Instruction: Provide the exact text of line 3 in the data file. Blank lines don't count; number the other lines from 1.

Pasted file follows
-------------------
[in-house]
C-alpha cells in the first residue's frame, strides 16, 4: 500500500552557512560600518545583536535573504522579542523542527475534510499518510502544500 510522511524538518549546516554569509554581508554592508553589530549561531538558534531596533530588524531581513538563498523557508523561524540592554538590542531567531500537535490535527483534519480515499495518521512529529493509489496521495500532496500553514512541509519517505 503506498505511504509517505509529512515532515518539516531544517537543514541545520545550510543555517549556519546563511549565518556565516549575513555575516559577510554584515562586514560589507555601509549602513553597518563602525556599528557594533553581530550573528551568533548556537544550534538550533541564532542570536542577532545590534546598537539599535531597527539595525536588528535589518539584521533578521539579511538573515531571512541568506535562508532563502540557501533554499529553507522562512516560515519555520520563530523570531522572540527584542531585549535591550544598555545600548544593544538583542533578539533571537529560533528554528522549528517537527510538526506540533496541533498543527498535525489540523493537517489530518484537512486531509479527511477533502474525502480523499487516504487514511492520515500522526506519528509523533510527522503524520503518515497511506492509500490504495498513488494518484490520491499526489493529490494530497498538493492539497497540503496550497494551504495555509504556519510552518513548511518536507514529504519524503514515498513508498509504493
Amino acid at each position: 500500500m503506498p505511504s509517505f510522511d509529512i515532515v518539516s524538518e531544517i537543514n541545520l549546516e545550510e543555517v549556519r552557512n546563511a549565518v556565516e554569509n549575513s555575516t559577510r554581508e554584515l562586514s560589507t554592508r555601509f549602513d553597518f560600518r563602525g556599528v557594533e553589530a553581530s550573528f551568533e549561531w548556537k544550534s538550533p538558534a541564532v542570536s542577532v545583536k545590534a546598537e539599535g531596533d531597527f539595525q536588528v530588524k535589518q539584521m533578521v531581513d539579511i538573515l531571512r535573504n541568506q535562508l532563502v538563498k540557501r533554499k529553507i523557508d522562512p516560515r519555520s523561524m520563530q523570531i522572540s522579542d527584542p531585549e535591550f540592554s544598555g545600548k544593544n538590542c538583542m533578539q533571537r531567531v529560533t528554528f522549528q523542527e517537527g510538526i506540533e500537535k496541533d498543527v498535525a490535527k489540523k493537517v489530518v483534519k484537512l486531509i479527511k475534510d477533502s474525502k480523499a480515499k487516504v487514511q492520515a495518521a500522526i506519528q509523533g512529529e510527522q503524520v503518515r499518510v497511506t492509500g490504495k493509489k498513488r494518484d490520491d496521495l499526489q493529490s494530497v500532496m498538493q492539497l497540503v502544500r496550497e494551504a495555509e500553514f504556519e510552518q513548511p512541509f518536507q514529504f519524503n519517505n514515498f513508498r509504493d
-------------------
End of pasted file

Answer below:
Amino acid at each position: 500500500m503506498p505511504s509517505f510522511d509529512i515532515v518539516s524538518e531544517i537543514n541545520l549546516e545550510e543555517v549556519r552557512n546563511a549565518v556565516e554569509n549575513s555575516t559577510r554581508e554584515l562586514s560589507t554592508r555601509f549602513d553597518f560600518r563602525g556599528v557594533e553589530a553581530s550573528f551568533e549561531w548556537k544550534s538550533p538558534a541564532v542570536s542577532v545583536k545590534a546598537e539599535g531596533d531597527f539595525q536588528v530588524k535589518q539584521m533578521v531581513d539579511i538573515l531571512r535573504n541568506q535562508l532563502v538563498k540557501r533554499k529553507i523557508d522562512p516560515r519555520s523561524m520563530q523570531i522572540s522579542d527584542p531585549e535591550f540592554s544598555g545600548k544593544n538590542c538583542m533578539q533571537r531567531v529560533t528554528f522549528q523542527e517537527g510538526i506540533e500537535k496541533d498543527v498535525a490535527k489540523k493537517v489530518v483534519k484537512l486531509i479527511k475534510d477533502s474525502k480523499a480515499k487516504v487514511q492520515a495518521a500522526i506519528q509523533g512529529e510527522q503524520v503518515r499518510v497511506t492509500g490504495k493509489k498513488r494518484d490520491d496521495l499526489q493529490s494530497v500532496m498538493q492539497l497540503v502544500r496550497e494551504a495555509e500553514f504556519e510552518q513548511p512541509f518536507q514529504f519524503n519517505n514515498f513508498r509504493d